2  
Please put the * by the identifier. It's not part of the type. (Beginners get bit by this a lot.) –  Zifre Jul 6 '09 at 19:25
1  
@Zifre: I wholly disagree. It very much is part of the type - a "char pointer" in this case. What would you say anyway... it's part of the variable name? I have seen many a competent programmer use this style. –  Noldorin Jul 6 '09 at 19:56
7  
Just for anyone else reading this, I would like to point out that Bjarne Stroustrup puts the * by the type... –  MirroredFate Mar 29 '13 at 18:40
1  
@MirroredFate: Correct. Indeed, it's recommended practice in C++ from what I know. Semantically it makes no sense to me to put it by the identifier, because of the way it's used. :/ –  Noldorin Mar 29 '13 at 19:47

Your code is creating an array of function pointers. Try

char* a[size];

or

char a[size1][size2];

instead.

See wikibooks to arrays and pointers

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If the strings are static, you're best off with:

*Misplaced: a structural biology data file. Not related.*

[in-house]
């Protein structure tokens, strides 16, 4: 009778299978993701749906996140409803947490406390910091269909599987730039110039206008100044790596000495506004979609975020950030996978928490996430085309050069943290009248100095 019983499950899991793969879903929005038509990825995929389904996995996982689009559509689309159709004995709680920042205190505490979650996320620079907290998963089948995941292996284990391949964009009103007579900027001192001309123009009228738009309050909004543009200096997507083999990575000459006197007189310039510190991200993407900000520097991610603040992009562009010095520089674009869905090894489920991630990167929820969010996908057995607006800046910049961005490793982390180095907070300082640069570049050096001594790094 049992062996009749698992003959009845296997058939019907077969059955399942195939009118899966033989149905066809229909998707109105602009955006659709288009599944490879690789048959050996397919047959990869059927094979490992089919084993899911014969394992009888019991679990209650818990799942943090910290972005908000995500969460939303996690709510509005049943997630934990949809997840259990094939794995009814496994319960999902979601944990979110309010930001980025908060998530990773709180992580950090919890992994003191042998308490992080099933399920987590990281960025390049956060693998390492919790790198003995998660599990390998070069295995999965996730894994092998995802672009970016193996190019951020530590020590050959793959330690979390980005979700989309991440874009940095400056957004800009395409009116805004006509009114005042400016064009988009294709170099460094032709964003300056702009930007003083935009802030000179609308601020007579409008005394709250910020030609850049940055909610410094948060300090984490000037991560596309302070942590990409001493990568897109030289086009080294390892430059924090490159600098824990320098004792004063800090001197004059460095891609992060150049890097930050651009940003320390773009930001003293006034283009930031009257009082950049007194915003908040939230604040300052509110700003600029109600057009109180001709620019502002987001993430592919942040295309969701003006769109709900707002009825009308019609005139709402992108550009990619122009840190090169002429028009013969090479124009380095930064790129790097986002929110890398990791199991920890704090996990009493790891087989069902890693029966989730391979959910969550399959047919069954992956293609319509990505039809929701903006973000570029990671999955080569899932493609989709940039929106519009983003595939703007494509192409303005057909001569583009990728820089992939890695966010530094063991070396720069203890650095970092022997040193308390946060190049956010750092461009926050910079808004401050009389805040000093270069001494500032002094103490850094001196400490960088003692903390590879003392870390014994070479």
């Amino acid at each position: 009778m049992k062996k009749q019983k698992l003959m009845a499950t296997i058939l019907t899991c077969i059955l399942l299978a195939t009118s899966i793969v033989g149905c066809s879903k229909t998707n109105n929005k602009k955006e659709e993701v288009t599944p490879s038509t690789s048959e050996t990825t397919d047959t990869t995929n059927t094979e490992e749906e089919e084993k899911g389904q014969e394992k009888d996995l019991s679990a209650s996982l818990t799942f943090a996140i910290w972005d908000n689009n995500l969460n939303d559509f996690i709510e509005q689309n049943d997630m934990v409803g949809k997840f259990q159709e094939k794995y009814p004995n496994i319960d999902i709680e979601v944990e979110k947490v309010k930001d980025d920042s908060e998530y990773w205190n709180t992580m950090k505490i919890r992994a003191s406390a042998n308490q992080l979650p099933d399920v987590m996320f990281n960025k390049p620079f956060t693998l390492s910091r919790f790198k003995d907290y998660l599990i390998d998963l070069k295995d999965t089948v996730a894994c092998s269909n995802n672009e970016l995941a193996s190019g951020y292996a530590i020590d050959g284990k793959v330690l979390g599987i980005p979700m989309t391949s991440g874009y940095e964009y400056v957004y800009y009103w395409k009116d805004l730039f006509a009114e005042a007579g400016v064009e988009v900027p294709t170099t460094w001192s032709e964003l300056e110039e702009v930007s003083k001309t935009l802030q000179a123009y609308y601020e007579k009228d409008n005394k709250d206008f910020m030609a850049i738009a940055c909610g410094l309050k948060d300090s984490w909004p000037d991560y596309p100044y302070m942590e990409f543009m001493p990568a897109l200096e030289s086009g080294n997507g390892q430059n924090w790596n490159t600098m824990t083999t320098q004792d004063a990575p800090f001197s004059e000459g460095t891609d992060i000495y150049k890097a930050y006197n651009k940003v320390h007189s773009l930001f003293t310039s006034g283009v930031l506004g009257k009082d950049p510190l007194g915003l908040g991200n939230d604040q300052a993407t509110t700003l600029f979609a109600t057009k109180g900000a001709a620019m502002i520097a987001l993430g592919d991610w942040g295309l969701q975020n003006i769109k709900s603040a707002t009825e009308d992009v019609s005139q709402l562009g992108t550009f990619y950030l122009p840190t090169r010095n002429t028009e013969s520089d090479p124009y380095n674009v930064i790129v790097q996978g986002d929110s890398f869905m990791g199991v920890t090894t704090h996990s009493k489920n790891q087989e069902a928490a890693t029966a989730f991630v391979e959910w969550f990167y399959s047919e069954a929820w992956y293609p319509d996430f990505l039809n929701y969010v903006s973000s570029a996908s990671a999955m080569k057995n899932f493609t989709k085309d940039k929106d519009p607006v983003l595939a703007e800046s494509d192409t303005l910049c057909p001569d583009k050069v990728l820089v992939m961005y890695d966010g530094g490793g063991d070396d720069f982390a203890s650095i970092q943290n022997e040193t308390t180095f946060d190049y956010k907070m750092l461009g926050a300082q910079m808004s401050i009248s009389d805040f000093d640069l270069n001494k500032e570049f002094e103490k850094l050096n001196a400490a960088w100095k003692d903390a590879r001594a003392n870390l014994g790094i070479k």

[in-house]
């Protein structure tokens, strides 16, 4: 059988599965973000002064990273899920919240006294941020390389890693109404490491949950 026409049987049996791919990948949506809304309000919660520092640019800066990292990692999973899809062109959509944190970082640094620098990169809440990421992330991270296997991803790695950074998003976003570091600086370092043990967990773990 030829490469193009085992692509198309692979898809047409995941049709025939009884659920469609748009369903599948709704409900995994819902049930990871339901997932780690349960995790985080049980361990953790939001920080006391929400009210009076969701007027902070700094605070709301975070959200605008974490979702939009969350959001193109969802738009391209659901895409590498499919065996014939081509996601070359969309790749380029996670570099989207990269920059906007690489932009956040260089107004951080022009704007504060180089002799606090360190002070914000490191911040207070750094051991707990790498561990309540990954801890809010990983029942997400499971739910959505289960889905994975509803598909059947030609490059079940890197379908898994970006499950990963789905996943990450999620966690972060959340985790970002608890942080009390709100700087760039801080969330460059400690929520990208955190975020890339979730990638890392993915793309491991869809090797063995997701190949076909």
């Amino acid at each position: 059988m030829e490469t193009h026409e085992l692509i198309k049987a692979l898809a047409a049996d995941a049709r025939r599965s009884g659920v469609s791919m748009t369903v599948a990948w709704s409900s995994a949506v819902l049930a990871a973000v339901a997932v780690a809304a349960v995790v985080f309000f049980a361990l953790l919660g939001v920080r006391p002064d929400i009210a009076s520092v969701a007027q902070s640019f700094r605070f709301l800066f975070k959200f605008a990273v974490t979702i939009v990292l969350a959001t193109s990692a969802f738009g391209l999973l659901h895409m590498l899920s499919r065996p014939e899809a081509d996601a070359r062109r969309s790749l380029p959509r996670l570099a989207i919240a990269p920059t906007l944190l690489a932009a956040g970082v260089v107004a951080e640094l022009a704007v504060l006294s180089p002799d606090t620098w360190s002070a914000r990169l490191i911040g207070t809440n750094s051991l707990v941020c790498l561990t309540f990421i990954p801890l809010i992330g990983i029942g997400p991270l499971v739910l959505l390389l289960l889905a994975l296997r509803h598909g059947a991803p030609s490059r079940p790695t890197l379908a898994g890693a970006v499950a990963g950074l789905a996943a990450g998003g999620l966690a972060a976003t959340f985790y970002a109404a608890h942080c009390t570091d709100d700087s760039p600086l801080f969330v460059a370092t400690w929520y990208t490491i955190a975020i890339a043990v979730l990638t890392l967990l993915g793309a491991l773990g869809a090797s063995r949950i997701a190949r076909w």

const char *my_array[] = {"eenie","meenie","miney"};

While not part of basic ANSI C, chances are your environment supports the syntax. These strings are immutable (read-only), and thus in many environments use less overhead than dynamically building a string array.

For example in small micro-controller projects, this syntax uses program memory rather than (usually) more precious ram memory. AVR-C is an example environment supporting this syntax, but so do most of the other ones.

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char name[10][10]
int i,j,n;//here "n" is number of enteries
printf("\nEnter size of array = ");
scanf("%d",&n);
for(i=0;i<n;i++)
{
    for(j=0;j<1;j++)
    {
        printf("\nEnter name = ");
        scanf("%s",&name[i]);
    }
}
//printing the data
for(i=0;i<n;i++)
{
    for(j=0;j<1;j++)
    {
        printf("%d\t|\t%s\t|\t%s",rollno[i][j],name[i],sex[i]);
    }
    printf("\n");
}

Here try this!!!

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A good way is to define a string your self.

#include <stdio.h>
typedef char string[]
int main() {
    string test = "string";
    return 0;
}

It's really that simple.

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You're missing a ;, and how does this create an array of strings? –  keyser May 25 at 14:58